Trading Standards Institute launches law resource to tackle charity bag crime

The enforcement toolkit, available online from Monday, will guide police and trading standards officers on how to deal with fraud and theft

Charity Clothes Collection Symposium
Charity Clothes Collection Symposium

The Trading Standards Institute is set to launch a new online resource designed to clarify the law around charity bag fraud and theft.

Speaking at the Charity Clothes Collection Symposium, a meeting convened by the Fundraising Standards Board and the Institute of Fundraising about charity bag fraud and theft, Andy Foster, operations director at the TSI, said the Enforcement Toolkit was designed to help police and trading standards officers tackle the crime.

Foster said the toolkit analysed applicable legislation in a variety of common scenarios, such as bags being posted through doors that claimed to be raising money for a charity when in fact they are not, and would clarify how offences could be dealt with.

"Lack of clarity in the legislation that applies has often made it difficult for trading standards to take action," said Foster. "We have now stepped in to clarify the law with the help of Nigel Jones QC and have created a handy enforcement toolkit for trading standards practitioners to use.

"We are confident that it is going to make a real difference in the fight against crime, ultimately improving consumer confidence, which has been dented by bogus collections."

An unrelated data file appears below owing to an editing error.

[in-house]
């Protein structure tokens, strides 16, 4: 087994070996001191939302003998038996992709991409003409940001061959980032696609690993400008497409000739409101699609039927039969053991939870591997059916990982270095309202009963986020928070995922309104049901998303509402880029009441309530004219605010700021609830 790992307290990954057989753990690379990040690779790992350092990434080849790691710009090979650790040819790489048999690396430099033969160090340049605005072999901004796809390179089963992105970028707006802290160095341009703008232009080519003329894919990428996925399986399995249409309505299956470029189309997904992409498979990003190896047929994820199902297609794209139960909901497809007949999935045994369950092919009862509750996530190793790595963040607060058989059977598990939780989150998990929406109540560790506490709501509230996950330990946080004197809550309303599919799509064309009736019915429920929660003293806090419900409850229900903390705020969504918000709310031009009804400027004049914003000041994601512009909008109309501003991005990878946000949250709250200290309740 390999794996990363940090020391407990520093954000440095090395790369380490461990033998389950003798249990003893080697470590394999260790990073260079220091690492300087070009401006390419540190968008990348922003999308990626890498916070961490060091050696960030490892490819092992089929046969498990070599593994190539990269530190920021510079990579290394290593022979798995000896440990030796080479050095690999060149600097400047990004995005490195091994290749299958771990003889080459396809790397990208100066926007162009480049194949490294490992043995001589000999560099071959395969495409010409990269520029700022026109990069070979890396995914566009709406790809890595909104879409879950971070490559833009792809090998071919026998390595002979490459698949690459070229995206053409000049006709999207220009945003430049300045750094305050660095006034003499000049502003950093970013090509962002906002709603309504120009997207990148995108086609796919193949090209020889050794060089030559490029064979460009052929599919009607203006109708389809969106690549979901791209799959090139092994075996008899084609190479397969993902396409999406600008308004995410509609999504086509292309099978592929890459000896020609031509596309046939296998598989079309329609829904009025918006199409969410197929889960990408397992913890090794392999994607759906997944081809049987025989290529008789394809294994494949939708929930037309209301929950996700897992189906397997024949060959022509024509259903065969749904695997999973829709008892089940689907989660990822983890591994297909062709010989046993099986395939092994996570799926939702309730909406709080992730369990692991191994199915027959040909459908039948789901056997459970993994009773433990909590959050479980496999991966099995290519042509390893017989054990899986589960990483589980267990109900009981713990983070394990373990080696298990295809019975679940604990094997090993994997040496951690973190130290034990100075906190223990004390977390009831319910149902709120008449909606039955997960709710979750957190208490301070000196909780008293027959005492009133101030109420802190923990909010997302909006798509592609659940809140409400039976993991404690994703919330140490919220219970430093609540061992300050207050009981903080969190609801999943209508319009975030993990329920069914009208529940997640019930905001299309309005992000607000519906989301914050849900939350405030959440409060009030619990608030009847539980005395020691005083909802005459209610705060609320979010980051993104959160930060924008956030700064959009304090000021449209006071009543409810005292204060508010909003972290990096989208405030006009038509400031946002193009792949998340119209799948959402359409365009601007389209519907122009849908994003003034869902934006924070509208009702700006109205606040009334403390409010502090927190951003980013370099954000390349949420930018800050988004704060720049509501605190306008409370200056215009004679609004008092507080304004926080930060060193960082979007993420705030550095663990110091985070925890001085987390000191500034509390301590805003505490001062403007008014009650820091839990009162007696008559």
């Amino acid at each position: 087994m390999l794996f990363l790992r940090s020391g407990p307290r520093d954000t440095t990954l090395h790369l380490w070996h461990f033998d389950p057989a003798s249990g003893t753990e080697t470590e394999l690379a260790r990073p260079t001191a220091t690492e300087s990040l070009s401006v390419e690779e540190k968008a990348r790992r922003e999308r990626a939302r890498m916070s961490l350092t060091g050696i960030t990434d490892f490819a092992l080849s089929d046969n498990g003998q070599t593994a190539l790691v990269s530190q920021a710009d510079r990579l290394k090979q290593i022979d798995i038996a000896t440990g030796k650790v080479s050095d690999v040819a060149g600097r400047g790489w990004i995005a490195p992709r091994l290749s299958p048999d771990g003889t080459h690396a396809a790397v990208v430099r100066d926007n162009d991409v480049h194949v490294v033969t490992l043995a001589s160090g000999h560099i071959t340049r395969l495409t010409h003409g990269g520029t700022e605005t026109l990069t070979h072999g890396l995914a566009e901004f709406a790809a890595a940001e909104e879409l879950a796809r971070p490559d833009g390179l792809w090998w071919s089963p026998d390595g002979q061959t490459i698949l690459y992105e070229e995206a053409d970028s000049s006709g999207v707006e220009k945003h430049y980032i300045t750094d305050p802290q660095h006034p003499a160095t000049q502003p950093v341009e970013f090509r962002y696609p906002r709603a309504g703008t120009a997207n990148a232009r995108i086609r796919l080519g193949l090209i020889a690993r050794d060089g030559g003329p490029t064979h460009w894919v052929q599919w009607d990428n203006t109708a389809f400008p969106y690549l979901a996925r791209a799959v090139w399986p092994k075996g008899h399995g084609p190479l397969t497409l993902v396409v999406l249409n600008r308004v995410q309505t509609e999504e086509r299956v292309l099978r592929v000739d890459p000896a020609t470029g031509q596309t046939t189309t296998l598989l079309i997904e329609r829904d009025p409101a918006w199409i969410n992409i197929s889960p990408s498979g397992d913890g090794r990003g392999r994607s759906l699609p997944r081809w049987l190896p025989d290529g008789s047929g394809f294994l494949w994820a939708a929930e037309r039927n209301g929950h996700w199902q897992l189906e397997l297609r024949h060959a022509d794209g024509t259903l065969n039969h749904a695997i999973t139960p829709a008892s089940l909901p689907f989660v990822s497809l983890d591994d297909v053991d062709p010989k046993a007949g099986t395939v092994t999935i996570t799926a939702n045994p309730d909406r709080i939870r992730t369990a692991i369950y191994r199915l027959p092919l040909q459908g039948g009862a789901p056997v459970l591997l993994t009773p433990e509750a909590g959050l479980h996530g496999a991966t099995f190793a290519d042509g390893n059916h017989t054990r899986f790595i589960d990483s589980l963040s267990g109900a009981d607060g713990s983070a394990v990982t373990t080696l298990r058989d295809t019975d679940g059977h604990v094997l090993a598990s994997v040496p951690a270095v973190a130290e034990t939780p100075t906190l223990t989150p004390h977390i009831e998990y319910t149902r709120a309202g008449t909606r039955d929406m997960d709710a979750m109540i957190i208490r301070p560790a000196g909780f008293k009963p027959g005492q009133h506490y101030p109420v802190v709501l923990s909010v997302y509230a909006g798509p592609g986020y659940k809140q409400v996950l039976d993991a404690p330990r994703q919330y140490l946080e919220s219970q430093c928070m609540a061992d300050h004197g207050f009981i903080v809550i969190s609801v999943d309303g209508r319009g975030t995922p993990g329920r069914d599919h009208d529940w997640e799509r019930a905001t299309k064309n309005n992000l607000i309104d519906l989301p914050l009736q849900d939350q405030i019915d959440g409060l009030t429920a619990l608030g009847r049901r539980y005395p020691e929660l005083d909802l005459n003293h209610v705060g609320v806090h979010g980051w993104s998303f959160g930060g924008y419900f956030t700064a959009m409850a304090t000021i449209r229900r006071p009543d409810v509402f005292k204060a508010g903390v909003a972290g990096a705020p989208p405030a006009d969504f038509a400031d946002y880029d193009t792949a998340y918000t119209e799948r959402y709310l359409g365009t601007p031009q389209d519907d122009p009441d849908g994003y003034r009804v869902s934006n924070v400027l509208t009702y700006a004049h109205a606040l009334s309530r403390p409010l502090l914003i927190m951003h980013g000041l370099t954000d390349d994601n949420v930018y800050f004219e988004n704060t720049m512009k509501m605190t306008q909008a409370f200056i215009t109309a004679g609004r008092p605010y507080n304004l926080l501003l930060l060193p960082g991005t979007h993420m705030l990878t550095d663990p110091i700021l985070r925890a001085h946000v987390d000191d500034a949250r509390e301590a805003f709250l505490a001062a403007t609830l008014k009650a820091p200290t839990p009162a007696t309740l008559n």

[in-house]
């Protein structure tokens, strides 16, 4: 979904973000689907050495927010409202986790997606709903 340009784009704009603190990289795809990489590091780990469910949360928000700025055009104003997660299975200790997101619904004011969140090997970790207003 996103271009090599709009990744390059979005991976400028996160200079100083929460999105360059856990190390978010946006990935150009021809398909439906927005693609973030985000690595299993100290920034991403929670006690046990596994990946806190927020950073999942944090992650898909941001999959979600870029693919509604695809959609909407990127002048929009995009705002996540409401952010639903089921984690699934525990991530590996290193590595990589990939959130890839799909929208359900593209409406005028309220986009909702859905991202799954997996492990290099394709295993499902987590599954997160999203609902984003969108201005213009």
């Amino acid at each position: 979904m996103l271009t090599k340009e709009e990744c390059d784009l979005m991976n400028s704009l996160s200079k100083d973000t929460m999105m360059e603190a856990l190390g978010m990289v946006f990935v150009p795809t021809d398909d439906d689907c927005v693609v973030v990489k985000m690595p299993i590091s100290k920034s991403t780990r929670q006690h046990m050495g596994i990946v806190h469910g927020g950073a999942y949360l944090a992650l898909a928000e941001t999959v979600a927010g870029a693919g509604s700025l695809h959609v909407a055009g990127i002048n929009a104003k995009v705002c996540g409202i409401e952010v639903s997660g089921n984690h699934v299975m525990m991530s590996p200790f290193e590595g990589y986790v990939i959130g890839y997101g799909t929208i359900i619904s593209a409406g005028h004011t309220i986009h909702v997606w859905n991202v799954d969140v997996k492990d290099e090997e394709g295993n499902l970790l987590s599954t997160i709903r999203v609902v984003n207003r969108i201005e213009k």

He said the toolkit would be available online from Monday but would be password-protected for the enforcement community so that criminals could not read it and discover loopholes.

Detective Inspector Amanda Lowe also gave an update on the National Fraud Intelligence Bureau’s work investigating charity bag fraud. She said there were about "three or four Mr Bigs out there" who were coordinating the fraudulent behaviour.

"There are definite connections between the gangs," she said. "We think this is the tip of the iceberg."

She said that one of the main intelligence gaps the NFIB still had was where the money made from the collections was going.

Michael Lomotey, business manager at the clothing collection agency Clothes Aid, who also gave a presentation yesterday, said it had a list of about 280 illegal bag collection gangs.

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